The stringent press censorship in Iran has cultivated growing eminence of the alternative media to shape and give voice to anti- government public sentiments. The internet has emerged as a successful and powerful contrivance for Iranian political activists, journalists and bloggers to disseminate their news and views across the globe. During and after the 2009 election, social networking sites such as facebook, youtube and twitter became extremely admired and vital channels of information inside and outside the Iran when government imposed restrictions on conventional press. The Persian bloggers have emerged as one of the largest and most active in the world. Open Net Initiative which monitors the Internet censorship and surveillance, estimates the number of active Persian blogs as about 60,000 which indicates tremendous participation of Iranian citizens in positive application of Information Communication Technologies (ICTs).
Surely, the proliferation and popularity of alternative media in Iran is described highly dependent upon increasing use of the internet. Over the past eight years, the number of Internet users in Iran has grown at an average annual rate of approximately 48 percent, increasing from under one million Internet users in 20005 to around 23 million in 2008 which also infuriated the government and it also imposed authoritarian procedures to curtail louder voice of internet media. As a result, now Iran becomes the only country in the world to have instituted an explicit cap on Internet access speed for households that restricts the ability of Internet users to download multimedia content which, observer say, is more blunt and open as compared to the tightly controlled radio and television media in Iran.
In April 2009, Iran introduced some crucial amendments to the Press Law which bound Web sites to obtain a license prior to publication. While, Bloggers and online media were also included to be subject to the regulatory authority of the Press Supervisory Board under the Ministry of Islamic Culture and Guidance (MICG), which has the power to revoke licenses, ban publications, and refer complaints to a special Press Court. Applying the powers of this law, the Web sites of numerous international free speech organizations and news sources have been blocked. Last year, the Iranian government blocked five million websites for having allegedly pornographic content and disseminating impendent news information to the public. According to Reporters without Borders, the authorities arrested or questioned 17 bloggers during 2008, seven more than in 2007.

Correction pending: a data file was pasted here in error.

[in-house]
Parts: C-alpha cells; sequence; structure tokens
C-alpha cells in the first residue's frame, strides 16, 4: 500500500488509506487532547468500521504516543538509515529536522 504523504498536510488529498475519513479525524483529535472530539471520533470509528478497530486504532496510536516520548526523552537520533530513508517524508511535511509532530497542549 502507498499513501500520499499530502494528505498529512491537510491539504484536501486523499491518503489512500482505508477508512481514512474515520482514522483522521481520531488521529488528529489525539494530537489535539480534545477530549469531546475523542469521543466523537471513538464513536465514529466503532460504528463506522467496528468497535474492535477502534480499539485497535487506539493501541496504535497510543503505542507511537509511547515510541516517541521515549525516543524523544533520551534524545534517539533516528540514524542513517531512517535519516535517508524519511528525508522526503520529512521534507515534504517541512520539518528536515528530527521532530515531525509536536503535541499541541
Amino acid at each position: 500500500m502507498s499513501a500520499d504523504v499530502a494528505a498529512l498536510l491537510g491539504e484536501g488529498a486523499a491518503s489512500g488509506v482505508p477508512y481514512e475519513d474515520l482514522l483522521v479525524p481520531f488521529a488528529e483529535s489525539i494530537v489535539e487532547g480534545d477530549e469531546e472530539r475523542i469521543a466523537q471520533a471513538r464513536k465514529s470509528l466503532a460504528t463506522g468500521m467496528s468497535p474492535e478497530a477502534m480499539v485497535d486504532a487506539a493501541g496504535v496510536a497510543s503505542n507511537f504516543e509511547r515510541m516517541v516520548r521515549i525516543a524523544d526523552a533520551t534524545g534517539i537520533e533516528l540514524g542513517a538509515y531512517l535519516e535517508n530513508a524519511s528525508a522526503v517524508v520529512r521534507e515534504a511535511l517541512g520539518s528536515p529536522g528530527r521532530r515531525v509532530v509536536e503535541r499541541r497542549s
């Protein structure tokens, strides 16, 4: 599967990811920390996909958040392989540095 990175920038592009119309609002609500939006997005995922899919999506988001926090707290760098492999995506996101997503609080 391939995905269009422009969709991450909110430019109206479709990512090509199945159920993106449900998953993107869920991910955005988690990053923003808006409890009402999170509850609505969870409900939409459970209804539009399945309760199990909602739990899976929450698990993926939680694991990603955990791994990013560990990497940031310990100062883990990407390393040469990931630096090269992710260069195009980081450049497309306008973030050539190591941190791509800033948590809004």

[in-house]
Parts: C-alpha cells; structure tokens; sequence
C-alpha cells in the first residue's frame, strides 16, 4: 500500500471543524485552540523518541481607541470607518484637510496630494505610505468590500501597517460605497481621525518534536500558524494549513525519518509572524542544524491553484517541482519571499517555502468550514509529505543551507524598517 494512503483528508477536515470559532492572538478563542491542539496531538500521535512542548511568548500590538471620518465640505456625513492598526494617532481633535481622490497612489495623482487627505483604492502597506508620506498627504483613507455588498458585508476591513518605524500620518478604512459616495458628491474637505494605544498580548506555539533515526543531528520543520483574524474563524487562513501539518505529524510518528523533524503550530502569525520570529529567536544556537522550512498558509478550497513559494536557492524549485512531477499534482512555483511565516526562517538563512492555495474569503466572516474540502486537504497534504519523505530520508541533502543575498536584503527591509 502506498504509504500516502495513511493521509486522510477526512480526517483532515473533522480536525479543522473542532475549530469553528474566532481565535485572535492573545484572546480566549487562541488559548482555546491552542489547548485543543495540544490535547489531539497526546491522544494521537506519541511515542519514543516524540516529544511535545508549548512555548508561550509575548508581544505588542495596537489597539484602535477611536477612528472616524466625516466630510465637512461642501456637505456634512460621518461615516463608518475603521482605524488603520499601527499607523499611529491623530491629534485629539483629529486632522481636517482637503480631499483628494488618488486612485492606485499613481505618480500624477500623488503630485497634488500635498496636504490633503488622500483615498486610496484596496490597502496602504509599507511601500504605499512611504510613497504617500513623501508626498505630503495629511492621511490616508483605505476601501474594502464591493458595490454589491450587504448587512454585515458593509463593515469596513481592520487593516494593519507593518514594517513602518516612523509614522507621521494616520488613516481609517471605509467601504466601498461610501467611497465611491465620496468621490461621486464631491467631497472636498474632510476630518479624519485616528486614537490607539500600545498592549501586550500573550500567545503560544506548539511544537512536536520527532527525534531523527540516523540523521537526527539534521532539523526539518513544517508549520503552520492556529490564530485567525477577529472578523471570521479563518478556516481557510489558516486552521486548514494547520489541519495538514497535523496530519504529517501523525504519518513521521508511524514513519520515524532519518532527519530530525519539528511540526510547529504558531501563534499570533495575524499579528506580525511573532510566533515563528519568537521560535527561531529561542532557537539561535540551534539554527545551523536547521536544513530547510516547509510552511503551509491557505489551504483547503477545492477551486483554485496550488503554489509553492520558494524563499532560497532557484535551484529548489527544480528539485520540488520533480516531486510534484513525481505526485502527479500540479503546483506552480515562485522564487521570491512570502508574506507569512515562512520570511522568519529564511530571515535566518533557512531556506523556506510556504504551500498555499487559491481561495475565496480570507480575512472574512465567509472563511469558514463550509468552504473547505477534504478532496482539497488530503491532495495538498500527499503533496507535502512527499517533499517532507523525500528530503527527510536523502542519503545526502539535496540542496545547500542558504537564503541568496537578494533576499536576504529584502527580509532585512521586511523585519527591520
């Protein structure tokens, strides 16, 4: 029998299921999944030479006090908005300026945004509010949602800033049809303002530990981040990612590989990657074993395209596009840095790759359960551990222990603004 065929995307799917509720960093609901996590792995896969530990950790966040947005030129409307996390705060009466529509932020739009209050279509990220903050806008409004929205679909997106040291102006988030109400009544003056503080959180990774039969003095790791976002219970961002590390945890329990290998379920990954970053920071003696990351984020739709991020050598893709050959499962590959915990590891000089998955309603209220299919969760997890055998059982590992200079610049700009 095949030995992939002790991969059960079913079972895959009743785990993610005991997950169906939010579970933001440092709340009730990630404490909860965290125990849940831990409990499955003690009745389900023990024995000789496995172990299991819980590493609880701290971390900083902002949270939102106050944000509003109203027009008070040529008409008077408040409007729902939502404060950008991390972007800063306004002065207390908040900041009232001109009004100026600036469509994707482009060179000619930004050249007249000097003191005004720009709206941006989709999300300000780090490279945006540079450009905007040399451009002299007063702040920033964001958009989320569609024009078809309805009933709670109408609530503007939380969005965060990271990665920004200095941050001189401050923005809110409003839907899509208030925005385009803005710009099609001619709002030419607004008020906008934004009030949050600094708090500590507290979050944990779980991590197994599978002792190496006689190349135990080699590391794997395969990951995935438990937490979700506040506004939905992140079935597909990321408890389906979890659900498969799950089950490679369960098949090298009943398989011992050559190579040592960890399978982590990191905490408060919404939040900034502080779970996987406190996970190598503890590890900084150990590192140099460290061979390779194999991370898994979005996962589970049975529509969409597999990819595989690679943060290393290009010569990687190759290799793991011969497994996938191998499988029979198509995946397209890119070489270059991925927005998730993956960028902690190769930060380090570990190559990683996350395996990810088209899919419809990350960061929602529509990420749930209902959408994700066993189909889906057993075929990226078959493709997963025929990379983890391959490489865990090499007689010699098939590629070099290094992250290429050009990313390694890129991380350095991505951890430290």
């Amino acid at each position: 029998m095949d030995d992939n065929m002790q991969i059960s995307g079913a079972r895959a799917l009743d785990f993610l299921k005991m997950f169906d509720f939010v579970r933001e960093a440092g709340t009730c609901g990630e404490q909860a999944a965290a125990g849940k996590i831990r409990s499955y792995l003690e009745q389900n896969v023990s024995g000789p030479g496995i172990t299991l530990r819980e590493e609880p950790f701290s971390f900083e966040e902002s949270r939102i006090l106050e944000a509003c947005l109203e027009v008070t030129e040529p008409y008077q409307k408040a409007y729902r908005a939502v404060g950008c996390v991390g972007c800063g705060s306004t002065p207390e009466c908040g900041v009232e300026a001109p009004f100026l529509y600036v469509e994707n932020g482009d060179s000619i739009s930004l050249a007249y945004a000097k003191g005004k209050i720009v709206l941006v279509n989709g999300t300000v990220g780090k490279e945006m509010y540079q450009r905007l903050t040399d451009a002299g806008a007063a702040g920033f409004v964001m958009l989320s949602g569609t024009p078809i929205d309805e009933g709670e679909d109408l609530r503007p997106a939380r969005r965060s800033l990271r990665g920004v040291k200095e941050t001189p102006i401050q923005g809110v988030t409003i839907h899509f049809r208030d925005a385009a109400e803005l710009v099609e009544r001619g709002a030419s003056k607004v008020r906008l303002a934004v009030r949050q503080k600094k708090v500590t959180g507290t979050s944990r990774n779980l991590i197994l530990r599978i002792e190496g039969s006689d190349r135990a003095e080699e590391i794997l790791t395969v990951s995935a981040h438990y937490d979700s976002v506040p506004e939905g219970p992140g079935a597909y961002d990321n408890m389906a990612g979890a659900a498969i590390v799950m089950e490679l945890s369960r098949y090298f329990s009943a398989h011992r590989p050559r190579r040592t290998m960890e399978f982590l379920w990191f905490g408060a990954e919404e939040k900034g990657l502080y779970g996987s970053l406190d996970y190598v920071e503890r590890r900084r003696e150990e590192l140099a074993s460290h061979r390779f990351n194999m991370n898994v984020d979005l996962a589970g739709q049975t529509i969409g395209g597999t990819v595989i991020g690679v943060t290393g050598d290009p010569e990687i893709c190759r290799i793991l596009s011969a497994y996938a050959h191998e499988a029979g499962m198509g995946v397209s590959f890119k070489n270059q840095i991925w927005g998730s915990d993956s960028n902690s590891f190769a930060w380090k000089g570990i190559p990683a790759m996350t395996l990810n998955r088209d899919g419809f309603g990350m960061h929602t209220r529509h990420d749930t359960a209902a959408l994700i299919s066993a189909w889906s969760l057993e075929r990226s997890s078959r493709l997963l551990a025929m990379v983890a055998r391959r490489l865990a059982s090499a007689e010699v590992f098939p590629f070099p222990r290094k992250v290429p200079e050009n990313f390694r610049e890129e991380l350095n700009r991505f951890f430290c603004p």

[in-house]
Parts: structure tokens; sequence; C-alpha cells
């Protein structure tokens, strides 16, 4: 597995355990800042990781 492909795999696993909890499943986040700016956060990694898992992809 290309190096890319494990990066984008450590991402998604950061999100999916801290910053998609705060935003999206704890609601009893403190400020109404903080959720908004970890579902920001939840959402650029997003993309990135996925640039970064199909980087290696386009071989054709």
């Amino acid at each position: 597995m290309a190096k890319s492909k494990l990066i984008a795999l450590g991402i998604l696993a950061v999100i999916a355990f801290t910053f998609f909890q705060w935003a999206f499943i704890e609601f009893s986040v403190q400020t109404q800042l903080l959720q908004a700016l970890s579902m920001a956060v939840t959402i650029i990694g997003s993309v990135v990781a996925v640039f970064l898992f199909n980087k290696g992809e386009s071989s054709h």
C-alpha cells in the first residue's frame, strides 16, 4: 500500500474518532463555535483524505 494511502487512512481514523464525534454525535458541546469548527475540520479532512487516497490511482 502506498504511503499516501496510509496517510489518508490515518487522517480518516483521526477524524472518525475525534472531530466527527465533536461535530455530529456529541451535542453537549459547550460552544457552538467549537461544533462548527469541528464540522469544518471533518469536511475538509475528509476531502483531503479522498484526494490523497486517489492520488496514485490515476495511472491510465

All previous and fresh malicious measures initiated against the press in Iran demonstrate that authorities are attempting to quash freedom of speech in order to suppress the political dissidents and critics which are the indispensable constituents of a consolidated democracy. Iranian government can not deny the glittering fact that the truth could not be hidden through suppression and suffocation of independent media. In spite of unrelenting restrictions on Iranian press, the manifestation of truth continues. (The writer is a freelance journalist and activist. He could be contacted at: )